The year 2020 will likely be remembered as the Year of the Pandemic. Life for many Americans, including many of at the Redstone Test Center, changed drastically both at work and at home due to COVID-19.
Masks, hand sanitizer and telework became routine as our workforce moved to safely and effectively adjust to the pandemic. The employees of Redstone Test Center executed these precautions while making 2020 one of RTC’s busiest and most productive years yet with more than a million direct labor hours conducting test and evaluation in support of our warfighters.
In support of the Future Vertical Lift Future Long-Range Assault Aircraft program, RTC experimental test pilots conducted flights of the Bell V-280 Valor in August. The flights are part of the Test and Evaluation Command preparations for the FLRAA test effort, a key element of Army nmodernization.
Similar flights are scheduled in the future for the Sikorsky-Boeing SB>1 Defiant.
In 2020, Test and Evaluation Command and RTC started integrating with Sikorsky for the planned RAIDER X Combined Test Team. RTC’s Army civilian experimental test pilot Charlie Packard, became the first Army aviator to fly the similar Sikorsky-built aircraft known as the S-97 Raider. RAIDER X will be the Future Attack Reconnaissance Aircraft concept from the Sikorsky Aircraft division of Lockheed Martin.
A government flight test evaluation of both the Sikorsky RAIDER X and the Bell 360 Invictus is expected by fall 2023.
While the pandemic brought most in person events to a halt, earlier in the year many RTC teammates did receive honors in person, while others were later honored virtually.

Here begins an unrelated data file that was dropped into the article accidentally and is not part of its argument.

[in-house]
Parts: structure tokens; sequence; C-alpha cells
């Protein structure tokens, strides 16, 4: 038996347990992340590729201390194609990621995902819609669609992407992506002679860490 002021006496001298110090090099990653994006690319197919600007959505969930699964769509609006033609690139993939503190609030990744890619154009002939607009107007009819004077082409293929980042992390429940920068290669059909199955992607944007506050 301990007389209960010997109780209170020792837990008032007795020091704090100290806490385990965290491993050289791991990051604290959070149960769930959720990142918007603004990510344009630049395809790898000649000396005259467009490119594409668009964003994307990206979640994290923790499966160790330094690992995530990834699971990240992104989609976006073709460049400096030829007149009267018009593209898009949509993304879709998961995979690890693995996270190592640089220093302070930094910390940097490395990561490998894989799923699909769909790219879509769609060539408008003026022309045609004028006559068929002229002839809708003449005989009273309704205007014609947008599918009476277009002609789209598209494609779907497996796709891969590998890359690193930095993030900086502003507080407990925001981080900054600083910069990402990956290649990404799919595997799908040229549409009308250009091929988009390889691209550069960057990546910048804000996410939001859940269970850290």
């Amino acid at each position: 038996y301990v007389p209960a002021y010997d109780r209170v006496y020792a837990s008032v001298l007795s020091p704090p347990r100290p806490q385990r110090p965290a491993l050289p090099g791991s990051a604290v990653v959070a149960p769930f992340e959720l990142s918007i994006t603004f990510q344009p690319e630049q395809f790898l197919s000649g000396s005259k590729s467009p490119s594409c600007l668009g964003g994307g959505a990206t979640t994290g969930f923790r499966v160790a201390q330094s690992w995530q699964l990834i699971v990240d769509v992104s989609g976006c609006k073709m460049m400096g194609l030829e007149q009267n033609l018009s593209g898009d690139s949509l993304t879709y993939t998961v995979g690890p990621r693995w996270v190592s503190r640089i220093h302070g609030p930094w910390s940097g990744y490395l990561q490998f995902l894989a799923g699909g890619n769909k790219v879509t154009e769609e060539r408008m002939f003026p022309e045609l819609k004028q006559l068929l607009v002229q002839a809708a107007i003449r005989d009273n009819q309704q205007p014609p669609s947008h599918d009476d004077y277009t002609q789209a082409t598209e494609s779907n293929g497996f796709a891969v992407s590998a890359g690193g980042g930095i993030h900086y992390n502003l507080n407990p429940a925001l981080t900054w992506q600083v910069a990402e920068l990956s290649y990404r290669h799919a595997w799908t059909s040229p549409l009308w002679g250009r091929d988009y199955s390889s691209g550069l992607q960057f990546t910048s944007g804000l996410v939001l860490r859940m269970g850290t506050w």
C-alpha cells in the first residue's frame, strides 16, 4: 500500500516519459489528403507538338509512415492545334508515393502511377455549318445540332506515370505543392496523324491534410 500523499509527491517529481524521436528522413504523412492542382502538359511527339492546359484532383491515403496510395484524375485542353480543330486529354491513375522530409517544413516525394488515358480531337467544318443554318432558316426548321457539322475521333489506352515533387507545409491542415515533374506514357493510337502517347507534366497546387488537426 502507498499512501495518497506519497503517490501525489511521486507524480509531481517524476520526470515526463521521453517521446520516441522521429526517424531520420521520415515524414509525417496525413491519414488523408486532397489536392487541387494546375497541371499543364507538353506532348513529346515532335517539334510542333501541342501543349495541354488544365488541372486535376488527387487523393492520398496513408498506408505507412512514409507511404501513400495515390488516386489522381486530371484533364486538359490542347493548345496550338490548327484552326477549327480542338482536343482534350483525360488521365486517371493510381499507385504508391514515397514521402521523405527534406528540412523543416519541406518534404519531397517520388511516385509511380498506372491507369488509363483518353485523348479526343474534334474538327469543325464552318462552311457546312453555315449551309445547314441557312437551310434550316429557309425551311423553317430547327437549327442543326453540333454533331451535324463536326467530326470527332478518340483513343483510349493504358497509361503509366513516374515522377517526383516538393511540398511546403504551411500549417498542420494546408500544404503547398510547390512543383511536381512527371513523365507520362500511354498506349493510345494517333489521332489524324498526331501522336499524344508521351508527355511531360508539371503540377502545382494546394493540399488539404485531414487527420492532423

In February, RTC flight test engineer Kayla Freeman was honored as the 2019 Veteran of the Year by the Association of the U.S. Army at an awards ceremony in Tuscaloosa. Freeman became the first black female pilot in the 200-year history of the Alabama National Guard. First Lt. Freeman received the honor on Feb. 26 at the Women’s Leadership Luncheon held in Tuscaloosa by the West/Central Alabama Chapter of the AUSA.
This is only the second time the honor has been given, and Freeman is in good company, with the first going to Maj. Gen. Sheryl Gordon, the adjutant general of the Alabama National Guard, the first female to hold that position. Gordon was also on hand at the luncheon.
In 2020, Chief Warrant Officer 3 Zealand Shouse was honored for his skills as a highly-trained experimental test pilot. Shouse is the 2019 National Defense Industrial Association Army Military Tester of the Year.
In 2019, Shouse served as the test director or project pilot for several complex flight test programs including the live weapons vibration trial for the AH-64E; assessment of a new modem for AH-64D and AH-64E Tactical Engagement Simulation Systems; qualification of weapons firing on foreign UH-60A aircraft; and the AH-64E Area Weapon System Accuracy Improvement.
Shouse also thrived in the stressful environment of testing for the High Energy Laser (HEL) program. During the HEL program, he conducted a number of flights in the AH-64E, UH-60M, and MH-60M to facilitate aircraft flight envelope development. Shouse assisted the HEL manufacturer in the development of critical pilot vehicle interfaces (including user symbology), and the subsequent cockpit integration into the AH-64E and MH-60M aircraft.
In the background of preparing the system for flight, Shouse led the test team in developed of HEL indoor laser safety measures for RTC and Yuma Proving Ground test facilities, and developed air to ground safety fan analysis methodology applicable to any range being utilized for HEL testing in the future.
Shouse was instrumental not only in establishing the conditions for flight, but also in executing in-flight HEL engagements and a sensor assessment of specific HEL equipment that will provide Program Executive Office for Aviation vital data to compare against existing systems.
RTC’s explosives safety manager Mike McKinney was named the ATEC Civilian Mission Support Employee of the Quarter for the second quarter of 2020.
McKinney served as RTC’s explosives safety manager within the organization’s Center Support Directorate. He was responsible for administering all regulatory explosives safety management functions across the center which is comprised of five open air ranges, and more than 180 buildings with explosive site licenses.
Maj. Simon Beattie, an experimental test pilot from the United Kingdom serving at RTC as part of the Military Personnel Exchange Program, was the 2020 Robert N. Turk Award recipient.